Lately, I’ve been studying Victorian train travel. I assure you that deciphering Victorian train schedules is no easy task. If I were a Victorian traveler, I would never arrive anywhere on time for having taken numerous wrong trains.
here is no situation in which a lady is more exposed than when she travels, and there is no position where a dignified, lady-like deportment is more indispensable and more certain to command respect.
Have a strong pocket made in your upper petticoat, and in that carry your money, only reserving in your dress pocket a small sum for incidental expenses. In your traveling satchel carry an oil skin bag, containing your sponge, tooth and nail brushes, and some soap; have also a calico bag, with hairbrush and comb, some pins, hairpins, a small mirror, and some towels. In this satchel carry also some crackers, or sandwiches, if you will be long enough upon the road to need a luncheon.
In your carpet bag, carry a large shawl, and if you will travel by night, or stop where it will be inconvenient to open your trunks, carry your night clothes, and what clean linen you may require, in the carpet bag. It is best to have your name and address engraved upon the plate of your carpet bag, and to sew a white card, with your name and the address to which you are traveling, in clear, plain letters upon it. If you carry a novel or any other reading, it is best to carry the book in your satchel, and not open the carpet bag until you are ready for the night. If you are to pass the night in the cars, carry a warm woolen or silk hood, that you may take off your bonnet at night. No one can sleep comfortably in a bonnet. Carry also, in this case, a large shawl to wrap round your feet.
There is scarcely any situation in which a lady can be placed, more admirably adapted to test her good breeding, than in the sleeping cabin of a steam-boat. If you are so unfortunate as to suffer from sea-sickness, your chances for usefulness are limited, and patient suffering your only resource. In this case, never leave home without a straw-covered bottle of brandy, and another of camphor, in your carpet-bag.
Today I’ve excerpted from the 1919 article “War’s Deadlier Rival, the Flu,” by Samuel Hopkins Adams. The article oddly begins on page 16 of Collier’s Weekly and is the fourth headline down on the cover. Please, please, please do not take the numbers or the science in this article as facts. The epidemic lasted until 1920, and there has been much subsequent scientific research into its origins and overall global devastation. I merely want to offer you a contemporary account of the epidemic, as well as some images.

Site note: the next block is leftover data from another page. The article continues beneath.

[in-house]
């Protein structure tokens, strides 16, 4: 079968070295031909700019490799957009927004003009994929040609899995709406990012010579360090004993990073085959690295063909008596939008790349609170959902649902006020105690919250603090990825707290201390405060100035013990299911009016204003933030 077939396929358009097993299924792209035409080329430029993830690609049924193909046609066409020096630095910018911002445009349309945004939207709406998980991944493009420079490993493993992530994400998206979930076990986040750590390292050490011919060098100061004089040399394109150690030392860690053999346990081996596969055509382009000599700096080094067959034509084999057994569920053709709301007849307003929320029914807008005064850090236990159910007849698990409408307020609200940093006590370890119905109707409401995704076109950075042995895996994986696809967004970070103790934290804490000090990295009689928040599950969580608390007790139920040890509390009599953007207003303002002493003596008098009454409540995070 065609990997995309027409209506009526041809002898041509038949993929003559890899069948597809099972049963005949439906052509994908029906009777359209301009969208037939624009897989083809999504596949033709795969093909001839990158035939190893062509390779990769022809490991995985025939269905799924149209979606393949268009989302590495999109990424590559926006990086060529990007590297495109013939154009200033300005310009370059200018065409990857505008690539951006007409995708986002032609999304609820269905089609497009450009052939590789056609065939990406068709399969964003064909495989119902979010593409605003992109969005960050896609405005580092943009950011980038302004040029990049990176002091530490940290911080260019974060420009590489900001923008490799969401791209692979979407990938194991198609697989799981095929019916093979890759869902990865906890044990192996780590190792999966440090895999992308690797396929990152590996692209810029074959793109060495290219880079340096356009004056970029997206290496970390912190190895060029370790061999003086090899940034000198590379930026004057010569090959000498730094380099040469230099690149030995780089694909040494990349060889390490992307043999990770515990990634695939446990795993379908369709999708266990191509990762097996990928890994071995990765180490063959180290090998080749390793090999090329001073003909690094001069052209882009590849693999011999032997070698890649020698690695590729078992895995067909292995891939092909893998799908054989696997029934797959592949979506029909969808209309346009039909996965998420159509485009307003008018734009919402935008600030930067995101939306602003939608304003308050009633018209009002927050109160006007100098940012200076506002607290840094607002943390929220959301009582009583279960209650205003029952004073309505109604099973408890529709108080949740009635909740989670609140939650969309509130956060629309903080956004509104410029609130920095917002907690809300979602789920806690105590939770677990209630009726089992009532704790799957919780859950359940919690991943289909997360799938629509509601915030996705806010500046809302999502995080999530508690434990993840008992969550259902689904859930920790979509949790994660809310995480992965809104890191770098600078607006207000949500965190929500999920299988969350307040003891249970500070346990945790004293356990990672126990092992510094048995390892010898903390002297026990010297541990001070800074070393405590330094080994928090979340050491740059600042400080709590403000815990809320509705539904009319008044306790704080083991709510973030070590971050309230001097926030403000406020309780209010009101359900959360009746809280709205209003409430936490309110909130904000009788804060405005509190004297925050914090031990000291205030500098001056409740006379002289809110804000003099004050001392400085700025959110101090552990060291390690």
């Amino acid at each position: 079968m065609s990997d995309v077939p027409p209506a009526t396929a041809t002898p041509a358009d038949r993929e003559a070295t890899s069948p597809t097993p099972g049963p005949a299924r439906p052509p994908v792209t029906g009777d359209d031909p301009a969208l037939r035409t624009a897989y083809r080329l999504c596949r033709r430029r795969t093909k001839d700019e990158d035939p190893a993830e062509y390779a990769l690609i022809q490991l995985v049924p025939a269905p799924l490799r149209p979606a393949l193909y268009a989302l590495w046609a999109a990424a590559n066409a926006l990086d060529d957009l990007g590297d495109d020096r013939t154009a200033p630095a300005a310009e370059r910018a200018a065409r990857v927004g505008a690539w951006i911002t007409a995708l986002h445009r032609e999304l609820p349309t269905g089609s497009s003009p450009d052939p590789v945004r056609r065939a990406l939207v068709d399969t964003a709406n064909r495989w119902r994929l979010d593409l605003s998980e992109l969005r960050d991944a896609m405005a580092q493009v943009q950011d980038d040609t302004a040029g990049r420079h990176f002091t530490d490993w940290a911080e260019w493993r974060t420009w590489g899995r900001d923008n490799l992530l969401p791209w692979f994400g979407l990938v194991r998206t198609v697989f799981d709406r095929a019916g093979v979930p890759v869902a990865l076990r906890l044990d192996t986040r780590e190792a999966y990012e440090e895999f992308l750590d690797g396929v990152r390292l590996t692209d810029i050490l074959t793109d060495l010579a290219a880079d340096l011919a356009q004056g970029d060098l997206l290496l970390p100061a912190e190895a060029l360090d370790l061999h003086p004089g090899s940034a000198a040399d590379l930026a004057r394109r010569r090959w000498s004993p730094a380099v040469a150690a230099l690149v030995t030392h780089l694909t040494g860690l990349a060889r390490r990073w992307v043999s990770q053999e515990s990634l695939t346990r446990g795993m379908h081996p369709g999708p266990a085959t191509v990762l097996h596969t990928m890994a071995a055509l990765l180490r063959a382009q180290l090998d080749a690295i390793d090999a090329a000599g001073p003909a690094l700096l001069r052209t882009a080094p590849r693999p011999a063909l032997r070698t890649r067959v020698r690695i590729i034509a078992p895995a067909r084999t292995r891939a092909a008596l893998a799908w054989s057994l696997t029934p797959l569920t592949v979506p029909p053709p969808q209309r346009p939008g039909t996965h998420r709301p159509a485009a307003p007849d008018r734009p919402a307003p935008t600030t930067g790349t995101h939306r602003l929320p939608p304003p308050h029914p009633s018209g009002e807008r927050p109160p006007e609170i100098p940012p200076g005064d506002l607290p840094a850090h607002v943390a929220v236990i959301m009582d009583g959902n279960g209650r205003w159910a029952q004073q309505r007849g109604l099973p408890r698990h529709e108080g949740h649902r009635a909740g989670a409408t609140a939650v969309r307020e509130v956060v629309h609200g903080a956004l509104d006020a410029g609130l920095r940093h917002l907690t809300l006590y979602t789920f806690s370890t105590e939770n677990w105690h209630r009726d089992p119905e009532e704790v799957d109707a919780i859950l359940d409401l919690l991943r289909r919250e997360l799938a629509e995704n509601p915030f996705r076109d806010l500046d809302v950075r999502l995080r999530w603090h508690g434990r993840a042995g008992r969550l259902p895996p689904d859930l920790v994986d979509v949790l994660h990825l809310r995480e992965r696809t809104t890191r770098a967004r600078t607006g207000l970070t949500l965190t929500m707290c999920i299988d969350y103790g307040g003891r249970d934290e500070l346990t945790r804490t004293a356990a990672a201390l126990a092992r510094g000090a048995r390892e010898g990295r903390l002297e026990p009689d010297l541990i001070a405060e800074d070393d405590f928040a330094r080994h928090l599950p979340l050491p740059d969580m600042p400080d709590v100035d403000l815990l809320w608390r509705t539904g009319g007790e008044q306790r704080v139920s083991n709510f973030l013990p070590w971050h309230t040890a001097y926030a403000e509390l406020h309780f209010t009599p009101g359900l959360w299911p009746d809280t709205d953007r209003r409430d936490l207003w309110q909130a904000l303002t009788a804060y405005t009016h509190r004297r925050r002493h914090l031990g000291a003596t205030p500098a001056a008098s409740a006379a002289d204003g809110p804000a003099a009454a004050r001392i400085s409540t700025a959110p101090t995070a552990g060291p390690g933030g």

Current with the world war, and culminating in a mortality far above it, runs another agency of death. The pandemic of influenza has been less sensational than the flaming scourge of war; but it has been vastly more destructive. Now that its second seasonal onset has passed in this country and presumably the great majority of those liable to it have been infected, it is possible to reckon up roughly the account for the United States.
Conservatively speaking, for every American killed by the Germans, ten were killed by the flu. The total of those dying in battle or afterward from wounds is under fifty thousand. Nearly five hundred thousand had died of the epidemic up to the 1st of January. (The Metropolitan Life Insurance Company, which has compiled the only detailed figures on a large scale, reckons, on the basis of its records, that the total influenza deaths for the nation up to January 1, 1919, were upward of 470,000.) Fifty thousand more is a very moderate estimate for this spring’s recurrence; twice that number is probably nearer the truth. Even reckoning the total human cost of the war, those dead from sickness and accident as well as from wounds, influenza’s mortality record is as six to one, compared to war’s.
Compared with other epidemics in America, the present visitation stands forth in still more startling relief. Though figures for the great grippe epidemic of 1889-90 (practically the same disease as the flu) are unreliable and fragmentary, it may be safely stated to have been less than half as deadly as the present onset. But parallel this flu with a pestilence of a more sensational character, the famous “yellow jack” of 1878 which centered in New Orleans and swept through the South spreading terror and paralyzing commerce. More people succumbed in a single week of flu in Philadelphia than died in the whole course of the 1878 pest in New Orleans; and the flu deaths of one week in New York and Philadelphia together exceeded the total yellow fever mortality of the entire nation in the “plague year.”